PRENATAL TESTING DECISIONS AND MOTIVATIONS IN PREGNANCIES CONCEIVED VIA IN VITRO FERTILIZATION
Advisory Professor: Aarti Ramdaney, MS, CGC
Currently, there is limited information about how conceiving through in vitro fertilization (IVF) and preimplantation genetic testing for aneuploidy (PGT-A) impact the decisions individuals make about prenatal genetic testing. This quantitative study aimed to examine the prenatal testing decisions made by pregnant individuals who conceived via IVF as well as to compare the prenatal testing decisions and motivations between those who had PGT-A and those who did not. An anonymous survey was distributed through online support forums and in clinical settings to eligible individuals. Overall, 230 complete responses were collected with 203 participants far enough along in pregnancy to make testing decisions. Of those, 80.3% only had a screening test, 3.5% only underwent a diagnostic test, 2.5% had a screening test and a diagnostic test, and 13.8% did not have any testing. There was no statistical difference between the testing options reportedly offered (p=0.565) or performed (p=0.816) by those in the PGT-A group (166/203) versus those in the non PGT-A group (64/203). Individuals in both groups commonly listed healthcare provider recommendations as well as results of previous ultrasounds or screening tests as influential factors in their testing decisions. Individuals who had PGT-A were more likely to cite insurance coverage (p=0.023), healthcare provider recommendation (p=0.012), assessing the risk of a genetic condition (p=0.019), and reducing anxiety (p=0.022) as important or very important factors in their decision to undergo a screening test. Thorough, patient-centered discussions are important to assess individual goals, values and risk thresholds.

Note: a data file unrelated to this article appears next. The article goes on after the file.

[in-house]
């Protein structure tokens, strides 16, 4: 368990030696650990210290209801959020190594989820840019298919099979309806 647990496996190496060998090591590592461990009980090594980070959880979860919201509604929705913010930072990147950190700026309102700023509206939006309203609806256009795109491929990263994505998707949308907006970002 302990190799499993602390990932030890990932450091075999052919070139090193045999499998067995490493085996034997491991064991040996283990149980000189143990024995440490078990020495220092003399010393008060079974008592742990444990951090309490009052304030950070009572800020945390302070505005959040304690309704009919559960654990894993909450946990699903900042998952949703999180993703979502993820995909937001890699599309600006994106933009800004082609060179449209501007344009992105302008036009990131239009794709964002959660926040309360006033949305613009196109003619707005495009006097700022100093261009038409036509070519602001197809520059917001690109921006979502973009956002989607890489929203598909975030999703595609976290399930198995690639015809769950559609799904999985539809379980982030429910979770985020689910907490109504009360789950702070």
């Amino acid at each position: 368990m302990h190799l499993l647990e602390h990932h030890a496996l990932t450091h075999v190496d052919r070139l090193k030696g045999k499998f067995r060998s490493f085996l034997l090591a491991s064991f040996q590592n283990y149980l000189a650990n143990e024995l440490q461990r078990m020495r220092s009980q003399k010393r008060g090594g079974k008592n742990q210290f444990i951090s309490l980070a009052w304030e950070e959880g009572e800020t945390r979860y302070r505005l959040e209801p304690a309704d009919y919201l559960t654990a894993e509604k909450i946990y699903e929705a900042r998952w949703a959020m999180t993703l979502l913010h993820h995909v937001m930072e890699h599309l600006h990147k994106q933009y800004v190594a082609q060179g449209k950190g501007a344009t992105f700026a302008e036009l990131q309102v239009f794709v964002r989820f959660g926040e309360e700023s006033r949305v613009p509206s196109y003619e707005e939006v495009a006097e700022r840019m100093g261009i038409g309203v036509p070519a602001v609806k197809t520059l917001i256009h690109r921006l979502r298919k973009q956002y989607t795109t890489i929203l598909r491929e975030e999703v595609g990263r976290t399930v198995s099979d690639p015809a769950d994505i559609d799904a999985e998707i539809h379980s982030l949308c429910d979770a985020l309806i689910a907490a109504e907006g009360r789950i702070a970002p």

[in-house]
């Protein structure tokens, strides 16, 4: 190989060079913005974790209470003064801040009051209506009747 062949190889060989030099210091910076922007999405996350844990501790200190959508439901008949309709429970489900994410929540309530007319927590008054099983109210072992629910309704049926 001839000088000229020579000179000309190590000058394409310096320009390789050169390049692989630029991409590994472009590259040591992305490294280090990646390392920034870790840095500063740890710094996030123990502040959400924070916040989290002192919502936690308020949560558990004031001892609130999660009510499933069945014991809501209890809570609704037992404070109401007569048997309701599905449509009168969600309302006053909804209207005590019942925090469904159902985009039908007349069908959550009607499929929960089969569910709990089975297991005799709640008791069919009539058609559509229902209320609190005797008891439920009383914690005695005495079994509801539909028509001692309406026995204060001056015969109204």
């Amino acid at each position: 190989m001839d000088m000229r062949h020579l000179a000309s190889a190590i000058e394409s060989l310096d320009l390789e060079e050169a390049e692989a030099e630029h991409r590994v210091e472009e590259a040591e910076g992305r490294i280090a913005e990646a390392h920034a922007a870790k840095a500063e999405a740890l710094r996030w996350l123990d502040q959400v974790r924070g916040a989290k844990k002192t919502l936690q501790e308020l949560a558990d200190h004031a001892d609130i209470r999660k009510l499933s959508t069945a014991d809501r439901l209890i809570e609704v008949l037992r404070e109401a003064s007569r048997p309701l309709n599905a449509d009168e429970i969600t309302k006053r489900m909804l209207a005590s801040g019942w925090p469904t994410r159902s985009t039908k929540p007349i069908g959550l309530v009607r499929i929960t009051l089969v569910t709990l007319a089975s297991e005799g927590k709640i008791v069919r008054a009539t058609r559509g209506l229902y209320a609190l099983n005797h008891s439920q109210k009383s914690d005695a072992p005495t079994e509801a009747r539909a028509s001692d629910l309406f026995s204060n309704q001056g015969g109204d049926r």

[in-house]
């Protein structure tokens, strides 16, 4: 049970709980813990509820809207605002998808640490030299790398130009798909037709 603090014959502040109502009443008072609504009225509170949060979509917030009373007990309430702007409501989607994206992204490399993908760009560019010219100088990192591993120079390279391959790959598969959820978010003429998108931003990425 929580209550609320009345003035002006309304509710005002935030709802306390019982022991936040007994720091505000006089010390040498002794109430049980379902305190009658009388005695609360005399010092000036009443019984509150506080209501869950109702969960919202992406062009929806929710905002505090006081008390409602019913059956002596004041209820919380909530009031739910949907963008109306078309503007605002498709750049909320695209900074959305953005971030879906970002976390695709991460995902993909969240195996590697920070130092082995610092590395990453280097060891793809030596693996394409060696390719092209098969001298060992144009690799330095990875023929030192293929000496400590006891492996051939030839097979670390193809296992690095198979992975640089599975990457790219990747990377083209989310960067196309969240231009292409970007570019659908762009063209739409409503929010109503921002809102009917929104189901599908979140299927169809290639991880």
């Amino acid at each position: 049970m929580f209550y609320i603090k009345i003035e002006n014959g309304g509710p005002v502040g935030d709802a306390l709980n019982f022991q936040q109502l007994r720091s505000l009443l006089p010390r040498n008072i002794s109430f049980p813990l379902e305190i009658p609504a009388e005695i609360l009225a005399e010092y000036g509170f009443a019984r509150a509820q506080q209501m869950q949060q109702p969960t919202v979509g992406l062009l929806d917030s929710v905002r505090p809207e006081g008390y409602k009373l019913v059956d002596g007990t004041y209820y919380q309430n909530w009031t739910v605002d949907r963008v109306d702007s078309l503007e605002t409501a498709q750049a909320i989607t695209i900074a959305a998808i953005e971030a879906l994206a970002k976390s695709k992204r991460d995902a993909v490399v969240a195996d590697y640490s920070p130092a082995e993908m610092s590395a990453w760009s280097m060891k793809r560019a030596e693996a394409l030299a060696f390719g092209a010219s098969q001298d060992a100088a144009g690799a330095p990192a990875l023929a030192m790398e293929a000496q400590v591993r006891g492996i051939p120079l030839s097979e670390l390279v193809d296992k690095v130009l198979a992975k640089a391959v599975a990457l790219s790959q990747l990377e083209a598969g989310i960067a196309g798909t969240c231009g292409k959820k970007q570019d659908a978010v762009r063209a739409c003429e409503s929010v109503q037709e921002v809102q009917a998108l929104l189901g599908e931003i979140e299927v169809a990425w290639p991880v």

ANALYSIS OF HUNTINGTON DISEASE CAREGIVER QUALITY OF LIFE USING THE ENROLL-HD POPULATION
Huntington disease (HD) is a neurodegenerative condition inherited in an autosomal dominant manner caused by a CAG triplet repeat expansion within the HTT gene. Thus, HD is unique among neurodegenerative disorders with a caregiver population often burdened by both the caregiver role and concern over transmission to at-risk relatives. This study characterized caregiver quality of life over time using the Enroll-HD study population, an observational cohort with data collected from 171study sites across 20 countries. Self-reported quality of life measures from 3,591 caregiver/patient dyads at the first/baseline Enroll-HD appointment, 192 dyads at the third annual appointment, and 49 dyads at the fifth annual appointment were assessed. We found that at baseline and the third visit, HD caregivers reported negative feelings regarding their caregiver role, quality of life, and how others behave towards their loved one. By the fifth visit, they reported improvement in quality of life and social stresses related to caring for an HD patient. There were no demographic subgroups uniquely associated with quality of life over time. These results are consistent with previous HD caregiver quality of life studies and the use of a large, diverse caregiver population means that our results are applicable to the international HD community in ways that were previously unfeasible. They also highlight the need for targeted caregiver intervention and assistance by practitioners, genetic counselors, and social workers at various points throughout HD progression.
INVESTIGATING THE ATTITUDES OF THE D/DEAF COMMUNITY TOWARDS GENETIC COUNSELING AND THE UTILIZATION OF GENETIC SERVICES
Advisory Professor: Jennifer Czerwinski, MS, CGC